Having Bias is fueling growth in media, Unbias may not the best strategy

CNN has successfully advertised unbiased news as its strategy.

But CNN's real selling point in the age of dueling partisan networks Fox News and MSNBC is this, from CNN’s senior vice president and Washington bureau chief Sam Feist:

As the only cable news channel that has not picked sides in this election, CNN has a unique lens with which to cover these conventions. In Tampa and in Charlotte, we will give both parties an opportunity to showcase their platforms while also asking tough questions of Republicans and Democrats. Coverage of the conventions will dominate our air over two weeks as CNN's deep bench of anchors, political reporters and analysts help Americans make an informed choice about their vote.

What is media bias?

The most commonly discussed forms of bias occur when the media support or attack a particular political party, candidate, or ideology, but other common forms of bias include

  • Advertising bias, when stories are selected or slanted to please advertisers.
  • Corporate bias, when stories are selected or slanted to please corporate owners of media.
  • Mainstream bias, a tendency to report what everyone else is reporting, and to avoid stories that will offend anyone.
  • Sensationalism, bias in favor of the exceptional over the ordinary, giving the impression that rare events, such as airplane crashes, are more common than common events, such as automobile crashes.
  • Concision bias, a tendency to report views that can be summarized succinctly, crowding out more unconventional views that take time to explain.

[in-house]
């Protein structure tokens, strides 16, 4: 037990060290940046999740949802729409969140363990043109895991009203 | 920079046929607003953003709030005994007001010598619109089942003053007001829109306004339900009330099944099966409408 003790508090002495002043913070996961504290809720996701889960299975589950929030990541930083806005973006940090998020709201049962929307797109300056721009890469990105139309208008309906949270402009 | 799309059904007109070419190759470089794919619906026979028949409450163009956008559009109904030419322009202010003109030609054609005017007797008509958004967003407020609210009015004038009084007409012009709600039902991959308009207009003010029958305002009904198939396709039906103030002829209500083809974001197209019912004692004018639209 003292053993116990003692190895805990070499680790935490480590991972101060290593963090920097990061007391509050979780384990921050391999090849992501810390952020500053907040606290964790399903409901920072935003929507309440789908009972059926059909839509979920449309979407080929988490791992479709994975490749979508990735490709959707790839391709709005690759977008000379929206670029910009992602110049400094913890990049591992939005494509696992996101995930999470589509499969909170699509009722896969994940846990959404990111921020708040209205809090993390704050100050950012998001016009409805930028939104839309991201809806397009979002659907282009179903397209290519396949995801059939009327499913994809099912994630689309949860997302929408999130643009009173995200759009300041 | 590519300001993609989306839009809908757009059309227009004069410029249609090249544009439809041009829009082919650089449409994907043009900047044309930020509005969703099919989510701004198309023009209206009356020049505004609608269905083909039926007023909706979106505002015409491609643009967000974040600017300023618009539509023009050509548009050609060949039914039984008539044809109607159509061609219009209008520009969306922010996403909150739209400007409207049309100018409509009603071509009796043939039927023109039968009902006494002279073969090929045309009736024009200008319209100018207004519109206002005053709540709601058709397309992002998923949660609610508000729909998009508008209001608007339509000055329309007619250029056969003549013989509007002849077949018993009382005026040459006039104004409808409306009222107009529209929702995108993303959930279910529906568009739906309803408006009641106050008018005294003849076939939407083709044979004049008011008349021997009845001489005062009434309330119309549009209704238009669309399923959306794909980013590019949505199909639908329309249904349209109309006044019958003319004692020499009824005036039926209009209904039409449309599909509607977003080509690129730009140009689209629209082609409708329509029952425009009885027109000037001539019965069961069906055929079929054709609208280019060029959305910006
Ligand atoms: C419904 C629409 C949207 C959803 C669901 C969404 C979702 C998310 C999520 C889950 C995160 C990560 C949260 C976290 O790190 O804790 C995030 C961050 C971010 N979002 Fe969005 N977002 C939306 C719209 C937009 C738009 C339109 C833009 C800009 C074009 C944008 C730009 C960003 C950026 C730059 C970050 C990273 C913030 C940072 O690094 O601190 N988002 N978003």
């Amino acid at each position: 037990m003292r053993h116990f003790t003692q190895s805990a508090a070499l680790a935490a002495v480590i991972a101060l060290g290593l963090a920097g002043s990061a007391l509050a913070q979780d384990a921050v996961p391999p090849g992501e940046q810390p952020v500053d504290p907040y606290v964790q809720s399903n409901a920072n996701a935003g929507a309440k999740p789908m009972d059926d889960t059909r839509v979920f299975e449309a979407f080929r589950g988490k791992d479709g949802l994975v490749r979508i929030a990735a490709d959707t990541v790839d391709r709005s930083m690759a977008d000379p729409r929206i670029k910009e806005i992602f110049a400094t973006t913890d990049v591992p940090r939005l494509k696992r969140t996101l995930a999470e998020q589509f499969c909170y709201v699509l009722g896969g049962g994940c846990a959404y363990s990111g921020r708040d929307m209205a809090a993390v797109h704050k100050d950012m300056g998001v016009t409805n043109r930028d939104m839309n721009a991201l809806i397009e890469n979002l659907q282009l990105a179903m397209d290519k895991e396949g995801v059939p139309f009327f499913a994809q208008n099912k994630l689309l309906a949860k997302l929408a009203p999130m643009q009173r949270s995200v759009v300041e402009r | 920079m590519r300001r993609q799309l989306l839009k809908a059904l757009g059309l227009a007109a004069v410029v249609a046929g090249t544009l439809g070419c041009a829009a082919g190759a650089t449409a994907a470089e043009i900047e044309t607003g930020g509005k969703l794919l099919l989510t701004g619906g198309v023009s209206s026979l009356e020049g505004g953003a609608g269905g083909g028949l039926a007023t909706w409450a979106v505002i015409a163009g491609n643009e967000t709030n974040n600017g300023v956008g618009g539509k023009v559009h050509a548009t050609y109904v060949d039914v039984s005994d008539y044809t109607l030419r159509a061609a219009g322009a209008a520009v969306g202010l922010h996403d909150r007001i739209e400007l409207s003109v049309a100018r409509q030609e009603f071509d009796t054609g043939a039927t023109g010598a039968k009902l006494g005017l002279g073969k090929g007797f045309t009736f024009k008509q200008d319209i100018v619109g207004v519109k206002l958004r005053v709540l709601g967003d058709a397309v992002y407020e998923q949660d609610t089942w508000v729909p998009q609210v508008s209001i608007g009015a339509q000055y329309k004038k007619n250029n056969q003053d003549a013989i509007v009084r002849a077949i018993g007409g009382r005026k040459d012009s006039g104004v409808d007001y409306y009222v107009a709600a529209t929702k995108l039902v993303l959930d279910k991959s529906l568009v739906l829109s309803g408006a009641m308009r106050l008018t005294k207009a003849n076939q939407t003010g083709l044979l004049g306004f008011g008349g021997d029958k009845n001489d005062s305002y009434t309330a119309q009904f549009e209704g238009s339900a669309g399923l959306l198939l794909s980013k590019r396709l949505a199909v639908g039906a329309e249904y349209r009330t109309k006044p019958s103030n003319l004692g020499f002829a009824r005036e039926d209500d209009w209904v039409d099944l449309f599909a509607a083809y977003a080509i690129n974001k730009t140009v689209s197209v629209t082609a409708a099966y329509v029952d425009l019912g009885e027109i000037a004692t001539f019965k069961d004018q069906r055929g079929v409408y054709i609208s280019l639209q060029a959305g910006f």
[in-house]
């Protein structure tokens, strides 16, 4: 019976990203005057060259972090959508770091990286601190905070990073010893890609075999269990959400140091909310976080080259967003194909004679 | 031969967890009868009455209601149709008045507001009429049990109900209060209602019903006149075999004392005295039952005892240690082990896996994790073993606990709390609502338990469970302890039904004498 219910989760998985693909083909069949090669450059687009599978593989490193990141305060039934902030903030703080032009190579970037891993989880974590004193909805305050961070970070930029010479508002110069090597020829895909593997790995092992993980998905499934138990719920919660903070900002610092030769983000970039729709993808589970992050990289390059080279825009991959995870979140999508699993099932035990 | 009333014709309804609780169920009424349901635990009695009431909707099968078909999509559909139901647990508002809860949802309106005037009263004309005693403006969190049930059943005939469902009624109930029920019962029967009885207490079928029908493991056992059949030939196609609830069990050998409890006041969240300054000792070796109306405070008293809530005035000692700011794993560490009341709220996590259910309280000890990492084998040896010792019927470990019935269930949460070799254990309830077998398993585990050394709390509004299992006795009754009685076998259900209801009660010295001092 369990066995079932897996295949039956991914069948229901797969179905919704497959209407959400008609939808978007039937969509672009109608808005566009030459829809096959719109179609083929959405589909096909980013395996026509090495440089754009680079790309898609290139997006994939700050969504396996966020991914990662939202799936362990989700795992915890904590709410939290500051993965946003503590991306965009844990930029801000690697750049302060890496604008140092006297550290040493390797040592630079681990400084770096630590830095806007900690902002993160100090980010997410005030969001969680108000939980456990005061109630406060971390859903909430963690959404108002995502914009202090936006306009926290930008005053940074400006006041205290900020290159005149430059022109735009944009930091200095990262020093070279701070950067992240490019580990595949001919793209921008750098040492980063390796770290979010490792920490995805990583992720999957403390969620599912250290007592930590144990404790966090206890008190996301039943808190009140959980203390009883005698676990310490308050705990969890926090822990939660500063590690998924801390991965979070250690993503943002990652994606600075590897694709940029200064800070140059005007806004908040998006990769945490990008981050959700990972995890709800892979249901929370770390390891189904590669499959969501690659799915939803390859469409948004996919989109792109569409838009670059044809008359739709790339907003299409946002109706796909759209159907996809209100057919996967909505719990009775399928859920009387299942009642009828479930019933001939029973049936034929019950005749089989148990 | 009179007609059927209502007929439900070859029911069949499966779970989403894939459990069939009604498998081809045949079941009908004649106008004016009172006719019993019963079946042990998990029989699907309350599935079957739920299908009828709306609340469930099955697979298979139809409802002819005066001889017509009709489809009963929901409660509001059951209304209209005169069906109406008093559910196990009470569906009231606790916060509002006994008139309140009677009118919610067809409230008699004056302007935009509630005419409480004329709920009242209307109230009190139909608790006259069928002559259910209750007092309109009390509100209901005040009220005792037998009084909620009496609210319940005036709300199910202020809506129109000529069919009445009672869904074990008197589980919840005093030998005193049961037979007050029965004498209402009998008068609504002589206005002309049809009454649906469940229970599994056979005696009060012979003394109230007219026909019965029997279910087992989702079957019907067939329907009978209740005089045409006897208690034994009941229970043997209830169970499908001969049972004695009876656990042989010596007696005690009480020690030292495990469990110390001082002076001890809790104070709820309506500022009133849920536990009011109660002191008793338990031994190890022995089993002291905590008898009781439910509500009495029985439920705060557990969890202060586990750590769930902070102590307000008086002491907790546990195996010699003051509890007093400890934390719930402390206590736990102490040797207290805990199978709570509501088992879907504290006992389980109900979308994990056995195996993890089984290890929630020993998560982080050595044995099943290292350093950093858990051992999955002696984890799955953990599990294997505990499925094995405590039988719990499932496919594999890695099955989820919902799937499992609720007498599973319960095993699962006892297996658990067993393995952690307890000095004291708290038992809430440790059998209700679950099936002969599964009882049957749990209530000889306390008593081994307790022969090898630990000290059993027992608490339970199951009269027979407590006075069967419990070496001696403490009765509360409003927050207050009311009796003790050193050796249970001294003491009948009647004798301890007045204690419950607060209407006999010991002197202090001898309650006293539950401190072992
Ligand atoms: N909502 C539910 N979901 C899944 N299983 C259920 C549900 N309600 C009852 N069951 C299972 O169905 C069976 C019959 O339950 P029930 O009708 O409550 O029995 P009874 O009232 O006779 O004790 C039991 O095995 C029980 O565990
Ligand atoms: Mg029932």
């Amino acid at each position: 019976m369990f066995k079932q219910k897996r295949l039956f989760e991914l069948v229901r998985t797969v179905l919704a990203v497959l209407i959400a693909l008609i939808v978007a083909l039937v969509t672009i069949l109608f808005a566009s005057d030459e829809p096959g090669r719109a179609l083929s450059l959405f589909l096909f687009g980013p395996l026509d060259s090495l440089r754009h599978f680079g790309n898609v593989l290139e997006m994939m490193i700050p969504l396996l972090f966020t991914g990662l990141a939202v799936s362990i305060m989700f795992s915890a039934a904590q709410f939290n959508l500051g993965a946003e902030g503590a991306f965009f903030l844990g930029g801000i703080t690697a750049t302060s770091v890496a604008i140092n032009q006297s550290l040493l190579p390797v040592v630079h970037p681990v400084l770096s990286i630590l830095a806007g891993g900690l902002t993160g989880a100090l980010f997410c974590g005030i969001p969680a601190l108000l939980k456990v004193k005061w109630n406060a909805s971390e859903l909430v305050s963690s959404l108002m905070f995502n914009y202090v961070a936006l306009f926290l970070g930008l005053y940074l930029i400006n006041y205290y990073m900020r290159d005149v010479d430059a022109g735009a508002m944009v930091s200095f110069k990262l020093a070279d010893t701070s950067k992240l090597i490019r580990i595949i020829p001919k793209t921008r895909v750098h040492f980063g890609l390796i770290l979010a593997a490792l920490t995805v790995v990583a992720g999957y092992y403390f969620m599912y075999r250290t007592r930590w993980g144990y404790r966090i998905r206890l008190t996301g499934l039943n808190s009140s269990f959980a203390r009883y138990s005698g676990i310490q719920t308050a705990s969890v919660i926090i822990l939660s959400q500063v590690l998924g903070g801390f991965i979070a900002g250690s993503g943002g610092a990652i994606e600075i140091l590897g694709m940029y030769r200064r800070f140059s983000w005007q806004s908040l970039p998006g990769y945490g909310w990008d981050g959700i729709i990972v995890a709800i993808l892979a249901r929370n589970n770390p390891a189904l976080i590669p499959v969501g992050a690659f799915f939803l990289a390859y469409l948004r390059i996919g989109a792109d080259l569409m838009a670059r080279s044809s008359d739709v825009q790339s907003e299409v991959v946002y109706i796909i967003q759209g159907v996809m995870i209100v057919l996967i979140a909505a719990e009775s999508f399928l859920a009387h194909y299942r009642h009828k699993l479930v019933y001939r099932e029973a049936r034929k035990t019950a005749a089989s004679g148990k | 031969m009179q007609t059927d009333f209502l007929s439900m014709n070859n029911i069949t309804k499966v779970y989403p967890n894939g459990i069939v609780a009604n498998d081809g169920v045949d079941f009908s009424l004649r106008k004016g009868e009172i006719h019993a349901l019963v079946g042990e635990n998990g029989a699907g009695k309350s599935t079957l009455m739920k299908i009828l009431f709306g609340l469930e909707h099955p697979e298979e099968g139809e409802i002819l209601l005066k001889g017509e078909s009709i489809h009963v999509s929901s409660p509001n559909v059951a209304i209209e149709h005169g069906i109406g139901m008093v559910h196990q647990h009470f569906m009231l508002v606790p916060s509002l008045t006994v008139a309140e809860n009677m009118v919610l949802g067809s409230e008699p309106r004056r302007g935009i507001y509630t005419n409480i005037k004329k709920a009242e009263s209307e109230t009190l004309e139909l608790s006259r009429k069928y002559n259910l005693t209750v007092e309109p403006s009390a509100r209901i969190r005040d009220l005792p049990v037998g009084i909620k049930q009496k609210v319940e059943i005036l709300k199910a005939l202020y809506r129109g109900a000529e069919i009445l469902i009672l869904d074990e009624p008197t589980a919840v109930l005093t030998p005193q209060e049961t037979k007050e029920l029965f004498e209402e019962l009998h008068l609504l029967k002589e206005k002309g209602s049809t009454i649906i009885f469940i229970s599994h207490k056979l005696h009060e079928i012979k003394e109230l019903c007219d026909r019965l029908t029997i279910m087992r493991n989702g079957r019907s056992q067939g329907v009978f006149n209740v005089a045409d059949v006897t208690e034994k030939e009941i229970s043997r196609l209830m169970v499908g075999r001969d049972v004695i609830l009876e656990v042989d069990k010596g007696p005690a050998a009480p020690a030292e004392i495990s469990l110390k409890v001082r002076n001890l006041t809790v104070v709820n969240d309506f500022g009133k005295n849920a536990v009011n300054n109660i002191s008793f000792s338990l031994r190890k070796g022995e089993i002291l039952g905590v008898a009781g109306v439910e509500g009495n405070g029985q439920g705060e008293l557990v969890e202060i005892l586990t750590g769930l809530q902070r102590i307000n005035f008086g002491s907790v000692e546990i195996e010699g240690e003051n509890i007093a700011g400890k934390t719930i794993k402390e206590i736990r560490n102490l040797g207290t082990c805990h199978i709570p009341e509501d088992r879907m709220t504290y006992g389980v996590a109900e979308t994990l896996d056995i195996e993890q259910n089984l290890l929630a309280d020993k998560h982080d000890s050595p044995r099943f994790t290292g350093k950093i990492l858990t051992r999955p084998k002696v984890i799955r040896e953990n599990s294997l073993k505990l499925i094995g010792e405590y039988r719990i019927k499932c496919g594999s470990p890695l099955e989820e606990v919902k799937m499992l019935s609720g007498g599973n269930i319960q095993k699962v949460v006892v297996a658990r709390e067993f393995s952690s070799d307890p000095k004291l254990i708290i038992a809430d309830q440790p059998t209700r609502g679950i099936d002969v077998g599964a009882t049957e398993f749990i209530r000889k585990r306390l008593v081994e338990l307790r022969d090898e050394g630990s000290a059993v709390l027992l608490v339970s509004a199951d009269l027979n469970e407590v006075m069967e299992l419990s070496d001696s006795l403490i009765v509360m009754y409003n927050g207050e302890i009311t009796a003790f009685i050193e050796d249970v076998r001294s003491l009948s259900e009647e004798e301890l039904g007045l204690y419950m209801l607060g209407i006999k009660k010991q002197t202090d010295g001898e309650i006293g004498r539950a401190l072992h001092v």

The Economist gets some numbers to compare Fox, CNN, and NBC, and guess what being unbiased isn't winning vs. the competition.


CNN’s woes

Unbiased and unloved

Life is hard for a non-partisan cable news channel

AN ELECTION should be good business for a cable news channel. Alas, this is less true if, like CNN, you try to be unbiased. When Mitt Romney says that 47% of Americans are moochers, or Barack Obama says that entrepreneurs didn’t build their own businesses, partisan viewers crave a partisan response. Either the candidate hates America or he is being quoted out of context.

Fox News assures conservative viewers that Democrats’ gaffes fall in the former category, and Republicans’ in the latter. MSNBC, vice versa. CNN tries to be fair. Viewers hate that. Its ratings in America are sliding, while Fox and MSNBC are doing well (see chart).

Think about this when you read technology publications.  You may think they are unbiased, but unbiased does not necessarily beat the competition.